The Thunder stars are very thankful for their bench's performance this year.
It has been a disappointing year for a lot of major bench players from last season. However, that makes it all the more important for teams' second units to separate themselves from the pack.
The league's best reserve crews are going to help their teams through the grueling schedule coming up, having honed and adjusted themselves through the final months of 2013.
These groups not only feature strong individual players earning big minutes, but they also form a cohesive unit. That allows larger groups of starters to get regular rest in games. In turn, that is going to keep a good team successful in the long run.
13. Chicago Bulls
It is tough to decipher who is a reserve on a team plagued by injuries, but Taj Gibson and Mike Dunleavy are living up to their duties nicely. Even freshly acquired D.J. Augustin has been a pleasant surprise.
12. Minnesota Timberwolves
We've only had a small sample size, but Luc Richard Mbah a Moute has brought more consistency than Derrick Williams. Pairing him with J.J. Barea and Dante Cunningham could prove fruitful down the line, especially when Chase Budinger finally returns.
11. Memphis Grizzlies
If it weren't for Jerryd Bayless bringing the unit down, this might be a top second unit. Mike Miller has been great, though he may be playing too many minutes. Kosta Koufos has been excellent as a reserve big as well.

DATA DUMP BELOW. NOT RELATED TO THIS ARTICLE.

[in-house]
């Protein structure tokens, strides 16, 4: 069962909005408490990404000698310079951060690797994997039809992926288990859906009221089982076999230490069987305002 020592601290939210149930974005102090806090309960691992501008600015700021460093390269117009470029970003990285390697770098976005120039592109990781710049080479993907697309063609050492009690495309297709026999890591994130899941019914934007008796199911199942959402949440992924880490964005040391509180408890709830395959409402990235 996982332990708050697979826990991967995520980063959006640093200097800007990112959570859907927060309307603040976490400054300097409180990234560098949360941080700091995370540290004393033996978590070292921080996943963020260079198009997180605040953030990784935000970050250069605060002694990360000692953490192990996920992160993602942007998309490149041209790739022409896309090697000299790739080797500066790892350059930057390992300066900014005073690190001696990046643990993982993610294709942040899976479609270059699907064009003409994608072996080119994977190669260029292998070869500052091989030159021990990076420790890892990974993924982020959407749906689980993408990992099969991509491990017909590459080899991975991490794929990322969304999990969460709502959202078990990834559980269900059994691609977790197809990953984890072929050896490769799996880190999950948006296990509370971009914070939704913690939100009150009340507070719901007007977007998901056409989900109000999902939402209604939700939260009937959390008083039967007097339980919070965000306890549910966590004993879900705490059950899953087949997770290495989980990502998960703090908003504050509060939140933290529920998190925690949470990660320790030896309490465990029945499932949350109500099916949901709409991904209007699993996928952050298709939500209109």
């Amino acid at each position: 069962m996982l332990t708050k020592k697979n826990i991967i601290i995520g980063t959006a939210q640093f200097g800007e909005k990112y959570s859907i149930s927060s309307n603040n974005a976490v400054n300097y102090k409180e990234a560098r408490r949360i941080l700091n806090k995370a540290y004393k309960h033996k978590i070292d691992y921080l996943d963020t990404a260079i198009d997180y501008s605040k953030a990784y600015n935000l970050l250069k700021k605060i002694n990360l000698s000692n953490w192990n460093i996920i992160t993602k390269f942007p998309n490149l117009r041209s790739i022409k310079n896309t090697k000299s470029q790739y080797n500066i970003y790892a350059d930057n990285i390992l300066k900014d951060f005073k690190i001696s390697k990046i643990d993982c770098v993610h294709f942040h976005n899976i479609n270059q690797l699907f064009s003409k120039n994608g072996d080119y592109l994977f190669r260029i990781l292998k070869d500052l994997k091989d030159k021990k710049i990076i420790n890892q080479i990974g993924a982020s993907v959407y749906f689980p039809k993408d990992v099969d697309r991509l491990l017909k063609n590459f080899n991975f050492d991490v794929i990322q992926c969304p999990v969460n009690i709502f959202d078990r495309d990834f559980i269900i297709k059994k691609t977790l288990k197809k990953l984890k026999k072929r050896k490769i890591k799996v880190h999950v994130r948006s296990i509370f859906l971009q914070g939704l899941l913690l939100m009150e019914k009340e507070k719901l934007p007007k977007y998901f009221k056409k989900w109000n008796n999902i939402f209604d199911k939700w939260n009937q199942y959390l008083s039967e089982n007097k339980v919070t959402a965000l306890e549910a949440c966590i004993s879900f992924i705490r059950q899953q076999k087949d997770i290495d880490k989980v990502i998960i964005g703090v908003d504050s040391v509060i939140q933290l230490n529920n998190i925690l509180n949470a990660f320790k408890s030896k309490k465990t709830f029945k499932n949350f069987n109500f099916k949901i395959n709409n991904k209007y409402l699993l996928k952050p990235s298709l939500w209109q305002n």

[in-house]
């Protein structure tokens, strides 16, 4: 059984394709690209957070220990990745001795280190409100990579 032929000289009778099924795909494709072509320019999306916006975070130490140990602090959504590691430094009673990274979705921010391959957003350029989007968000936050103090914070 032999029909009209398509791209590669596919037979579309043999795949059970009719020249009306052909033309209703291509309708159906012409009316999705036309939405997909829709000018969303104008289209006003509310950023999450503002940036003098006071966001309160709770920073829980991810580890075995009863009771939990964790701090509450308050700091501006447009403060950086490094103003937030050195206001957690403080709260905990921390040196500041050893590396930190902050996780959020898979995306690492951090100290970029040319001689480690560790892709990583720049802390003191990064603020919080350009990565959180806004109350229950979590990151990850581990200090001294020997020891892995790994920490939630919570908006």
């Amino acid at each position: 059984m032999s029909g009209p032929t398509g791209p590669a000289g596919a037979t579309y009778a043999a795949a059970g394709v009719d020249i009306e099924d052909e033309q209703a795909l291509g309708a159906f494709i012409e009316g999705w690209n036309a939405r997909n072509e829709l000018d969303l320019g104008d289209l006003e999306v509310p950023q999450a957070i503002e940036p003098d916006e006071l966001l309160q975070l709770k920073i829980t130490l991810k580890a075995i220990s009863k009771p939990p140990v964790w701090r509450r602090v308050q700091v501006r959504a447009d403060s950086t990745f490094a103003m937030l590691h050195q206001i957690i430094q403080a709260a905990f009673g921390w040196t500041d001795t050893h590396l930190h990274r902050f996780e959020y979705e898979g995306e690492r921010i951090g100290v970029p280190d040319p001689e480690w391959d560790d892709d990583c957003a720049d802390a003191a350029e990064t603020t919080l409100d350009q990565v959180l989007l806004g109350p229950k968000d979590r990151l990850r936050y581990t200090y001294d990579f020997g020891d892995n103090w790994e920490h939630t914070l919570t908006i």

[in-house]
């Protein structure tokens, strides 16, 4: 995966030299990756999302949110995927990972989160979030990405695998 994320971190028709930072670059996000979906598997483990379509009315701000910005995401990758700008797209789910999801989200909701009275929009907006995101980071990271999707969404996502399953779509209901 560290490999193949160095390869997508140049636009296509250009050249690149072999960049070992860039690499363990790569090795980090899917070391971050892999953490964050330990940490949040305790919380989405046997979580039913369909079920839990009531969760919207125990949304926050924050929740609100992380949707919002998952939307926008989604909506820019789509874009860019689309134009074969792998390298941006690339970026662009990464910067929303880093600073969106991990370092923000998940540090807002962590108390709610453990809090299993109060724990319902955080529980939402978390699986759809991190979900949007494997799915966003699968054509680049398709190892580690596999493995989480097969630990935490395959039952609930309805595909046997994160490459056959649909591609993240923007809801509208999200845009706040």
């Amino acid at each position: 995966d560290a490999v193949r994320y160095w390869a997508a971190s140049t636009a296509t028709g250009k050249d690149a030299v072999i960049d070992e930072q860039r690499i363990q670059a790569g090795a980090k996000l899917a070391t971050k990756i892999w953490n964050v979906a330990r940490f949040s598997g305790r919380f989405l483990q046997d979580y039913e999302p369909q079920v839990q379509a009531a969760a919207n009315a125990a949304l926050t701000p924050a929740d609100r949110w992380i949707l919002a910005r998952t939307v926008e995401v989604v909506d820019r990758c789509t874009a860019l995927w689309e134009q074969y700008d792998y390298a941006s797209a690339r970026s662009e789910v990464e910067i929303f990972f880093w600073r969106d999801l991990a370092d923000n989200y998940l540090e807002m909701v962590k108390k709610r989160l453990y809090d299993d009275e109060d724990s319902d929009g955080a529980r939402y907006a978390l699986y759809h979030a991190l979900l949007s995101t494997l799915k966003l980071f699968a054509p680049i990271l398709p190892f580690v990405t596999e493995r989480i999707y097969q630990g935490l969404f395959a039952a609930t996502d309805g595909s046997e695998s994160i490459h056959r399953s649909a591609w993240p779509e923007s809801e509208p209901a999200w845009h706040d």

10. Portland Trail Blazers
When assembled, this unit looked very good on paper, but we've yet to see it all come together. Mo Williams is having a solid individual year, but overall, this group is being saved by an outstanding starting five.
The Detroit Pistons haven't gotten off to such a hot start as a team, sitting at 14-18 on the year.
However, a lot of that can be pawned off on the starting backcourt's troubles. Their bench has actually been satisfactory.
Rodney Stuckey leads a fairly productive crew of reserves for the Pistons, serving as Detroit's third guard. In 27 games off the bench, Stuckey is posting 14 points on 45.3 percent shooting in 26.3 minutes. Compare that to starting point guard Brandon Jennings' 39.7 percent clip. A volume scorer having a good shooting season is a scary prospect.
"You see the first couple go in and you just go from there," said Stuckey to MLive.com's Brendan Savage after a recent win. "Just happy we came out with the victory."
Kyle Singler is another major contributor off the bench. He has played in all 32 of the Pistons' games, starting just once. The second-year man out of Duke is a hard worker, averaging 8.2 points and 3.3 rebounds in his allotted 23.1 minutes a night.
Will Bynum has been just average while backing up the point guard spot, seeing his numbers inflated by a handful of good starts.